Tuesday, January 17, 2012

Book Review - A Pirate's Journey - The Life Story of Major League Catcher Hank Foiles with Douglas Williams

Spending 16 years behind the plate in professional baseball, Henry “Hank” Foiles saw more than his share of fastballs and foul tips. Along with the many games logged on his aching knees, his travels allowed him to forge relationships with many of the greats of the golden era, not only in baseball, but also pop culture. It is these experiences that comprise Foiles’ recently released autobiography, A Pirate’s Journey, which is co-authored by Douglas Williams.

The Virginia native grew up as the son of a former minor league baseball player and developed into multi-sport star at Granby High, where he paired with future major leaguer Chuck Stobbs to dominate prep competition in baseball and football. In addition to his prowess in the aforementioned sports, Foiles found time to earn All-American honors in the javelin throw.

A Pirate's Journey / Hank Foiles

Baseball, however, was Foiles’ first love, and he signed with the New York Yankees in the fall of 1947. Earning his baptism by fire, he entered major league camp in 1948 to serve as a batting practice catcher while the regulars played their way into shape. Foiles relished this opportunity, anonymously baking in the hot sun behind his catcher’s mask, dutifully catching an endless stream of pitches.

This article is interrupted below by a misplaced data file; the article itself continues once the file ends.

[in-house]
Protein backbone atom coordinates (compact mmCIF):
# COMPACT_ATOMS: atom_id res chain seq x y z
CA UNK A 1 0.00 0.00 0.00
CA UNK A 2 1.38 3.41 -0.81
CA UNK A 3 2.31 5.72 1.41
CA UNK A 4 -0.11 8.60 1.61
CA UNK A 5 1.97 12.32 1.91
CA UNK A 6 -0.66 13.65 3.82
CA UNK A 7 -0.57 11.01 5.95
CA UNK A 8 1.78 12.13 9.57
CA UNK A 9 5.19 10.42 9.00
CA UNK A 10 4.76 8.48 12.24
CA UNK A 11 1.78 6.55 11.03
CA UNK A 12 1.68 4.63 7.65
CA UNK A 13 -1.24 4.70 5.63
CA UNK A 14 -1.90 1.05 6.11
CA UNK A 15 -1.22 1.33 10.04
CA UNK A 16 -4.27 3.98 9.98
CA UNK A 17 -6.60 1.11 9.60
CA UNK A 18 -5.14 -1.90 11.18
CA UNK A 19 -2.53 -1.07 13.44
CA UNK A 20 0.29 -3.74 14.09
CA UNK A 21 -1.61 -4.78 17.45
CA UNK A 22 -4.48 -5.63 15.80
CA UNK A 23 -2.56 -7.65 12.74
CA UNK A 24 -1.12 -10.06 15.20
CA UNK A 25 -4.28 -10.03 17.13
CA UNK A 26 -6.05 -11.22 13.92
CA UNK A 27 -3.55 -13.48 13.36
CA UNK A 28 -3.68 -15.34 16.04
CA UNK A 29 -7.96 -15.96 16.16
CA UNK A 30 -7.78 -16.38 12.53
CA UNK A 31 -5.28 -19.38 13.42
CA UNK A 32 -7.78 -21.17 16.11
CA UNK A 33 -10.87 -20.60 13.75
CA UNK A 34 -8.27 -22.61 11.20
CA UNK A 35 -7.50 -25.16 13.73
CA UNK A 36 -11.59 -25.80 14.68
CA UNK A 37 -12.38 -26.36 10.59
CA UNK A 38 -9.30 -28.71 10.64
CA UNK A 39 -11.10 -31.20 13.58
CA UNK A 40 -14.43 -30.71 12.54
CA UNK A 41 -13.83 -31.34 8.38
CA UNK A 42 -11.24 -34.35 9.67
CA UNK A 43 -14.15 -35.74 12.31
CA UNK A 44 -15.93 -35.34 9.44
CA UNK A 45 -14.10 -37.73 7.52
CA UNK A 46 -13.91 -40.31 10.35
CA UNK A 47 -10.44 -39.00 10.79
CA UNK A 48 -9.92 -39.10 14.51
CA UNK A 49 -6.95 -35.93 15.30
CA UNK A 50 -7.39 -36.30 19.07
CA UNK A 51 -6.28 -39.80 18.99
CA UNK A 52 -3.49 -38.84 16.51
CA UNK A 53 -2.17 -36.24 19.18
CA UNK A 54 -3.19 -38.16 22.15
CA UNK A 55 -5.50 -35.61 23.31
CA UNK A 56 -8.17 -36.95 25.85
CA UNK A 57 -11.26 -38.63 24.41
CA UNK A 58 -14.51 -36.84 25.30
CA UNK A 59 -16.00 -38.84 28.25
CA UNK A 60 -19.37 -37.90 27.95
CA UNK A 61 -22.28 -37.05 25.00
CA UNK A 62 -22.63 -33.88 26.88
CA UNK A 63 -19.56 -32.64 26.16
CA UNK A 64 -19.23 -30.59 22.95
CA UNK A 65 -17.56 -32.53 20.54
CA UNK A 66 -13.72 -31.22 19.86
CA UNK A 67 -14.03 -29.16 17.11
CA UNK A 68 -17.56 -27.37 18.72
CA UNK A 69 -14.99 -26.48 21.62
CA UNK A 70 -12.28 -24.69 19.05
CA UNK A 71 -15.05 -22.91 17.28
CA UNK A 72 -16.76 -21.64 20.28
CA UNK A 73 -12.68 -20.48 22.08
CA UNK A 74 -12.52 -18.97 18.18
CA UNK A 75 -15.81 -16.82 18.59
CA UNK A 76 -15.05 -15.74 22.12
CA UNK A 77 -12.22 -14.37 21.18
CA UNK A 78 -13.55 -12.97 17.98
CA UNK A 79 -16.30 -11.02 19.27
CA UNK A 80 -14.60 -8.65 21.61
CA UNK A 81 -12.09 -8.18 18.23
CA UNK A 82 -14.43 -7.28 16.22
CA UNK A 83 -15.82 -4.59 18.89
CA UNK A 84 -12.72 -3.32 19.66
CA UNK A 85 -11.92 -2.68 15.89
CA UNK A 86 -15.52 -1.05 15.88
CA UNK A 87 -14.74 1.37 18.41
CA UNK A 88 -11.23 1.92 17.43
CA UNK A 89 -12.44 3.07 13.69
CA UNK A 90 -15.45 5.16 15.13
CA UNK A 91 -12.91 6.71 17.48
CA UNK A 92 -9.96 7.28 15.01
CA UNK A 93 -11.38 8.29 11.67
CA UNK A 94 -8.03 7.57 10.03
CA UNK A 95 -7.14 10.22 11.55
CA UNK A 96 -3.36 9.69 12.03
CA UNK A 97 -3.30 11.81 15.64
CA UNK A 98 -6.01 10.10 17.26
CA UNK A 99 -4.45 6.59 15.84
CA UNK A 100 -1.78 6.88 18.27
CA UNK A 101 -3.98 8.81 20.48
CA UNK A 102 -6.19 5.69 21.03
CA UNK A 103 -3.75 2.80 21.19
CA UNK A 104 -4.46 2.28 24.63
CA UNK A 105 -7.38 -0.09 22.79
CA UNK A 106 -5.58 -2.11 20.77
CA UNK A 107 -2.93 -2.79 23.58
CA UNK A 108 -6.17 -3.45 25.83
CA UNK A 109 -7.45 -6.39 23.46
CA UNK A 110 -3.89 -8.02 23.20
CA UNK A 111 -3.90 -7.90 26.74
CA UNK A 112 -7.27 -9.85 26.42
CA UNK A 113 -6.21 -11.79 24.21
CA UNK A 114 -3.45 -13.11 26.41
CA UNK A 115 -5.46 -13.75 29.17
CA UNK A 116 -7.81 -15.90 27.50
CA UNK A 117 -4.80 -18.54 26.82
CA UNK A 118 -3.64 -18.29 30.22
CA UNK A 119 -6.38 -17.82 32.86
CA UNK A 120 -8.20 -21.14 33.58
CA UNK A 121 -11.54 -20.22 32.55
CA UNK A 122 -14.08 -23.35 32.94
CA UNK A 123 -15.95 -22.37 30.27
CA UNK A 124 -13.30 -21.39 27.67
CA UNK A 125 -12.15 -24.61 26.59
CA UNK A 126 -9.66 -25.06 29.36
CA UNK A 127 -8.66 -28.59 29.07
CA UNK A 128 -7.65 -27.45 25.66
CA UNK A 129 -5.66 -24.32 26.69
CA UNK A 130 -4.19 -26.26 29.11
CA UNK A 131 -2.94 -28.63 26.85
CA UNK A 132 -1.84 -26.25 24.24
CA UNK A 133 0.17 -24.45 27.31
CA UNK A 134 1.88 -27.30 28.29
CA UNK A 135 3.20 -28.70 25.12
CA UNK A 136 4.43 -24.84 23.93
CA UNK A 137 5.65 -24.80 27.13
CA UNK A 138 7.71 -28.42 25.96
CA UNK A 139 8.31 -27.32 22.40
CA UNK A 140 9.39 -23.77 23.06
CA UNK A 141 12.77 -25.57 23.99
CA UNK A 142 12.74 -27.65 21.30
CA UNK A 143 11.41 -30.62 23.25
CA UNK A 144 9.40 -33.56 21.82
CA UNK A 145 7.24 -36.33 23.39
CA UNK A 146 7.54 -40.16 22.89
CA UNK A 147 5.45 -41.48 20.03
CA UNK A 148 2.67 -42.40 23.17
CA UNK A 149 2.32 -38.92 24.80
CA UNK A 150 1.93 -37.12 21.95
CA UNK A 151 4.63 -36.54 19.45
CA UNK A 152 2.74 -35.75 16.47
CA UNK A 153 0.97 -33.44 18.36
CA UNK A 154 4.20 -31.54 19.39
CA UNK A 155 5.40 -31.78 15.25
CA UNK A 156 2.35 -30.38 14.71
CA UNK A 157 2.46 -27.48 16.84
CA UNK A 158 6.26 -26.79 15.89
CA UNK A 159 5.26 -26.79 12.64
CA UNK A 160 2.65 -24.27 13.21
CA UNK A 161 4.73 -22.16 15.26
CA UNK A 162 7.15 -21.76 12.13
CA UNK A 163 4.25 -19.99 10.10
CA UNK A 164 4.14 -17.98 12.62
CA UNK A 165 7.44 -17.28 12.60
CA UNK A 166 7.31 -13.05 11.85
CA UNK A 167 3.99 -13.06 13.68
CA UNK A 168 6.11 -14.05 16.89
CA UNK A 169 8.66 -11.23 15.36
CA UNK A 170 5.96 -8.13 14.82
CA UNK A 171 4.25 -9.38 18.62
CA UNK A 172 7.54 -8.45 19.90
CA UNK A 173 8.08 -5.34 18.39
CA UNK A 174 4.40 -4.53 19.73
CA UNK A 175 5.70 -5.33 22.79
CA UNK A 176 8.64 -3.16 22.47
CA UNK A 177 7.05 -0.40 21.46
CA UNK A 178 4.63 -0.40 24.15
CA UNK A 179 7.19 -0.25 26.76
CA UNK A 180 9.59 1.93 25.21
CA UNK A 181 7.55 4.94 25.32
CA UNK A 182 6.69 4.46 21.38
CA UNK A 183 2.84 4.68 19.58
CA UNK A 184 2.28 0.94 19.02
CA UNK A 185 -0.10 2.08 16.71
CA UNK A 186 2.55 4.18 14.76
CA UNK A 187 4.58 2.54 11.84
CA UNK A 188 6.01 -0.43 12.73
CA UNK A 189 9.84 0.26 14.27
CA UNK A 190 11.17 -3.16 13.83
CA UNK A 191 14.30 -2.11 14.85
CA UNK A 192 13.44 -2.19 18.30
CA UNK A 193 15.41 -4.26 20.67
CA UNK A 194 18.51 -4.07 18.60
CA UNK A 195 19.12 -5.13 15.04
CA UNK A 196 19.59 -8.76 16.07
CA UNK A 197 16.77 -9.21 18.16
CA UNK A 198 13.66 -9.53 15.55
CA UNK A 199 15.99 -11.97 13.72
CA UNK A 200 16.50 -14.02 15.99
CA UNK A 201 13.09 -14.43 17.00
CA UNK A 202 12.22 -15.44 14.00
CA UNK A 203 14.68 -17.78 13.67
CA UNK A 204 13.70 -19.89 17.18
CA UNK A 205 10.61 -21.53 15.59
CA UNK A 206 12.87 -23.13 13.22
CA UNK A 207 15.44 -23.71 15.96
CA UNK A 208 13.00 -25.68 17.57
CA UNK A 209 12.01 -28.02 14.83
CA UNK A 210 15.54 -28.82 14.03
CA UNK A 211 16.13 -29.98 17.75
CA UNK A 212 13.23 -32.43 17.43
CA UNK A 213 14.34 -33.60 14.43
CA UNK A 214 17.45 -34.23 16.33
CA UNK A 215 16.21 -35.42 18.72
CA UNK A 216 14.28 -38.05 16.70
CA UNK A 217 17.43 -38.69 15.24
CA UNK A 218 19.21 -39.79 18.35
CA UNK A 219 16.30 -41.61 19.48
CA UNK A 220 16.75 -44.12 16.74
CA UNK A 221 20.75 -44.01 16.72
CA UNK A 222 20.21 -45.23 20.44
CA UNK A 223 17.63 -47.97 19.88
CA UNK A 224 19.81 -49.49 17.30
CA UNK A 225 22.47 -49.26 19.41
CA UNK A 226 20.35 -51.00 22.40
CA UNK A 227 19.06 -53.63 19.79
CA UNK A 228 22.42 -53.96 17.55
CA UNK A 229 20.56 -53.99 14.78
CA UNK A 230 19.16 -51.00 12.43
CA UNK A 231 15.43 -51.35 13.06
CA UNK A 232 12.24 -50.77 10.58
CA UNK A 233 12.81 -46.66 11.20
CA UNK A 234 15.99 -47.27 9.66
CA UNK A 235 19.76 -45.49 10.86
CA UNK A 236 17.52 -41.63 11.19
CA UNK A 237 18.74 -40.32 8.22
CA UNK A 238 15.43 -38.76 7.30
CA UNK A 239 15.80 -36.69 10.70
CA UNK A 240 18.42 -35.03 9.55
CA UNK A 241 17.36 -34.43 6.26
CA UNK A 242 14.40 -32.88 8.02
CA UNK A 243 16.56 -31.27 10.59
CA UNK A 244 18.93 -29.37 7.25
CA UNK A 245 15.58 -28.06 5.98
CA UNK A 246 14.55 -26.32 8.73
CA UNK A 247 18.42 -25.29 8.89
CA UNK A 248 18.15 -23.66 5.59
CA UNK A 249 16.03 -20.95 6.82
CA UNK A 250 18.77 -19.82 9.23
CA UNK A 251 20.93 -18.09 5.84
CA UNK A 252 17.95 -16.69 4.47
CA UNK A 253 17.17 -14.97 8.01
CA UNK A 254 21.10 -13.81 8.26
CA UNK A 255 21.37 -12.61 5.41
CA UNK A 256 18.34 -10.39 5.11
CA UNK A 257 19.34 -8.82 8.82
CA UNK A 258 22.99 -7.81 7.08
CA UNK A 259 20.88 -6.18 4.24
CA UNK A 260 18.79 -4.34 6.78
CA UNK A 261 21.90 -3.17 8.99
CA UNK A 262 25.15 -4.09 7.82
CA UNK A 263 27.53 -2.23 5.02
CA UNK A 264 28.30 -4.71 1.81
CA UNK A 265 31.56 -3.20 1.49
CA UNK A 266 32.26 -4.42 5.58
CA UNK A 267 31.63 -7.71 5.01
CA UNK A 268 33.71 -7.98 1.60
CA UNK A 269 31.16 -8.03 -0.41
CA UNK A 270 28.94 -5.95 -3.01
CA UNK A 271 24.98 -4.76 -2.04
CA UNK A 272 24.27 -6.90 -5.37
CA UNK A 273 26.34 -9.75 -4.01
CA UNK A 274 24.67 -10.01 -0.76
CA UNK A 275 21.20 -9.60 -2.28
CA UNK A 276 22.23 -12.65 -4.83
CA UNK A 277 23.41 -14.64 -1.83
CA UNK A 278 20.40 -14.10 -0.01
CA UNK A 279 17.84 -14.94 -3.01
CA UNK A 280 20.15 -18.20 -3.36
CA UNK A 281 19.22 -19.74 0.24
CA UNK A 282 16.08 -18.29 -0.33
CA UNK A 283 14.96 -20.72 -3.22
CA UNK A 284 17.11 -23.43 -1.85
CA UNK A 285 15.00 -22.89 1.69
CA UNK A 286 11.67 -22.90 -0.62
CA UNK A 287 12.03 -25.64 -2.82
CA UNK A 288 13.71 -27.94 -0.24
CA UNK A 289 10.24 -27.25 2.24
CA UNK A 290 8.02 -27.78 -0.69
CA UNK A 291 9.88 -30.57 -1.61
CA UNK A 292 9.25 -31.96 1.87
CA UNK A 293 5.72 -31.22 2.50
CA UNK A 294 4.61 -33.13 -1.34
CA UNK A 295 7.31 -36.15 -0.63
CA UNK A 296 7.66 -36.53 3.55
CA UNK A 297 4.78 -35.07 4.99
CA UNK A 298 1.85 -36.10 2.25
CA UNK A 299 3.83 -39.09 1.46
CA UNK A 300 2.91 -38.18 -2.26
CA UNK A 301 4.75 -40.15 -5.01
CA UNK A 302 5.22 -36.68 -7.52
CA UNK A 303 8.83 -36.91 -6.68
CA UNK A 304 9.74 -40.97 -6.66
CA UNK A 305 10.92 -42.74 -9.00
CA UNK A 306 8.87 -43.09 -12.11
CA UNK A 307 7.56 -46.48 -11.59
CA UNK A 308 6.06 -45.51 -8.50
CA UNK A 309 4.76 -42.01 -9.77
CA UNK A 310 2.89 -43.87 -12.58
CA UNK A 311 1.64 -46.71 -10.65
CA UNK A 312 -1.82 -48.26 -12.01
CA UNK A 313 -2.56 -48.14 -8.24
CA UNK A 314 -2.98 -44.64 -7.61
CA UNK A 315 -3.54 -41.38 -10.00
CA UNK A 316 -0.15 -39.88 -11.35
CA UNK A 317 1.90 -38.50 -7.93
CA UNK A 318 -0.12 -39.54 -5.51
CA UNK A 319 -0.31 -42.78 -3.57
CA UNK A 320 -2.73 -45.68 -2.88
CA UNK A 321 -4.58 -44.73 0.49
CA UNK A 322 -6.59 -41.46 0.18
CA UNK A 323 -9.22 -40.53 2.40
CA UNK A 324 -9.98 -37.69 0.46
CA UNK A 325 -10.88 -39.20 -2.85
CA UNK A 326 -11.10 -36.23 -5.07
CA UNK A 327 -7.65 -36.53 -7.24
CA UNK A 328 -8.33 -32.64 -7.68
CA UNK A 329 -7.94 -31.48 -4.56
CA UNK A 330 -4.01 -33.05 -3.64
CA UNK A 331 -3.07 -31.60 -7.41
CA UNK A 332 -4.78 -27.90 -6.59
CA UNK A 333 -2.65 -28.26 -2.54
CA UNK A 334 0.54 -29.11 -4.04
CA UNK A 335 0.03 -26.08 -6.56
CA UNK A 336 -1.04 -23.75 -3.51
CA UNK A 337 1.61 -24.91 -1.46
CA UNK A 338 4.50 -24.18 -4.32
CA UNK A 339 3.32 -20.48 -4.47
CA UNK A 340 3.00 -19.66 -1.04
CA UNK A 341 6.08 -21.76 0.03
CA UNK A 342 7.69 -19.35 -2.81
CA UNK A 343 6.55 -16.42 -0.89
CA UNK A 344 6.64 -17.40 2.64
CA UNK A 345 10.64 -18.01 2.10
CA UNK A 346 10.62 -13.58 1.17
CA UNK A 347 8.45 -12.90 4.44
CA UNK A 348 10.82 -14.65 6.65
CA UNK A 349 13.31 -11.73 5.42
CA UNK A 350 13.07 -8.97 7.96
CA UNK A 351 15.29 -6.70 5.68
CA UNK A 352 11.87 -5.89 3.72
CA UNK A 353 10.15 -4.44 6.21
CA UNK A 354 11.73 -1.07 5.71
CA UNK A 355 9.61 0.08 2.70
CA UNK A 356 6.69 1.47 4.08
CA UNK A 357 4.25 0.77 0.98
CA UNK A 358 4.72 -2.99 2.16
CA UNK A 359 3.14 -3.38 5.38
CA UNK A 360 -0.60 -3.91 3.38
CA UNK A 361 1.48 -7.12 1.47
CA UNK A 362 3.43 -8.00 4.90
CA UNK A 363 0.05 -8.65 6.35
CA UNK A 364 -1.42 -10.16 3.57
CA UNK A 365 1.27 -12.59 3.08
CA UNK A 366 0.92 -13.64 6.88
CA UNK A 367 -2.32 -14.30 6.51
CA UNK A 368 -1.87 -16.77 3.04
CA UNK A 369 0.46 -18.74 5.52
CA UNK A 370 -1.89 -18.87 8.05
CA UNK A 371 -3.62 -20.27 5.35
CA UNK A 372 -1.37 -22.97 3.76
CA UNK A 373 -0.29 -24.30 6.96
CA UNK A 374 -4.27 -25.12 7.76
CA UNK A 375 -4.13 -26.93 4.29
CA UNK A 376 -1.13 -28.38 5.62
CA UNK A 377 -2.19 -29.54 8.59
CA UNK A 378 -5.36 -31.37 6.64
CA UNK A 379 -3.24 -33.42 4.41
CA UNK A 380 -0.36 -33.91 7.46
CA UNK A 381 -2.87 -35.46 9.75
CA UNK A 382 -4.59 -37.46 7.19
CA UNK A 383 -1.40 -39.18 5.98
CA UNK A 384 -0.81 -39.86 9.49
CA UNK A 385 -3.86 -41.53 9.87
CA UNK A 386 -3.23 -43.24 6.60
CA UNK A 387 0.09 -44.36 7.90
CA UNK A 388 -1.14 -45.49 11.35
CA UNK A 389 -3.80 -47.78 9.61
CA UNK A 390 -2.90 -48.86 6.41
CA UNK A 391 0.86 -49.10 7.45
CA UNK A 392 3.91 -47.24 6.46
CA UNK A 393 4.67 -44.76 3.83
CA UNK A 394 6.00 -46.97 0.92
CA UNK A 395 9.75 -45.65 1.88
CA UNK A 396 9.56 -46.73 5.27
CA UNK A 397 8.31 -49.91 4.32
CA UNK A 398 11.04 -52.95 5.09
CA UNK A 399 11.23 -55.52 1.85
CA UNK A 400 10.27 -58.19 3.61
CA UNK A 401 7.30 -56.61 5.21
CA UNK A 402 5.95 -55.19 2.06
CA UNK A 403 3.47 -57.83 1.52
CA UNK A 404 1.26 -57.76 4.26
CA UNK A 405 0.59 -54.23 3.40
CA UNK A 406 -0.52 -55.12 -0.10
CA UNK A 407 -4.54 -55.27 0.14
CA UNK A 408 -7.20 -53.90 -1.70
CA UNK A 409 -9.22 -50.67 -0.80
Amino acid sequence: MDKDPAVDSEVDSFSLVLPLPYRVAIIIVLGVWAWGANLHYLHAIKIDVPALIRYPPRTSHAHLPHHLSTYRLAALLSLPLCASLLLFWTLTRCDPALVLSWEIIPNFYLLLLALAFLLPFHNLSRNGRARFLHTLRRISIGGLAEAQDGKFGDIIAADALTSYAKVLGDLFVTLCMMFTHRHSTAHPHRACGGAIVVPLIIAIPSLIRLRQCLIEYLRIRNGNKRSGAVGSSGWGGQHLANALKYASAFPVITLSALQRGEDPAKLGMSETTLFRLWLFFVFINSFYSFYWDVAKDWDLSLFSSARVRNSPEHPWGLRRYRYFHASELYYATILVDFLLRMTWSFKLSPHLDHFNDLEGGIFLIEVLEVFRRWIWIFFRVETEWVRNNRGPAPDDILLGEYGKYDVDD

A chance encounter in the locker room allowed him to befriend the biggest star in baseball, Joe DiMaggio. Foiles reveals a gentler side of, “The Big Dago,” who took the young catcher under his wing while he was an awe-struck Yankee farmhand. He pays a touching tribute to DiMaggio in a chapter devoted to their friendship they developed that spring.

Hank Foiles
Foiles doesn’t dwell on painstaking details about every happening of his career. He has chosen to keep it light with entertaining stories about travels in baseball, such as the one with DiMaggio. Another golden nugget is when Foiles reveals the special antics he used to silence the bat of the mighty Willie Mays, gained from their encounters during military competition.

The autobiography is filled with these type of anecdotes that further shine light on the rich experiences of players in the 1950s and 60s, ones that happened far away from the eyes of full-time sports network programming and social media. They reveal layers of the private lives of the ballplayers that make you wish you had a seat next to them during the experience. Williams expertly has you riding shotgun while Foiles serves as your guide on this magical expedition.

The long-time catcher played for seven major league clubs during his major league career, sometimes getting traded so often that he didn't know if he was coming or going. Even though he made the All-Star team in 1957, his name may not resonate with baseball fans the same way as his cronies DiMaggio and Mays, but it is his journey through these various organizations that is special and worth investigating.


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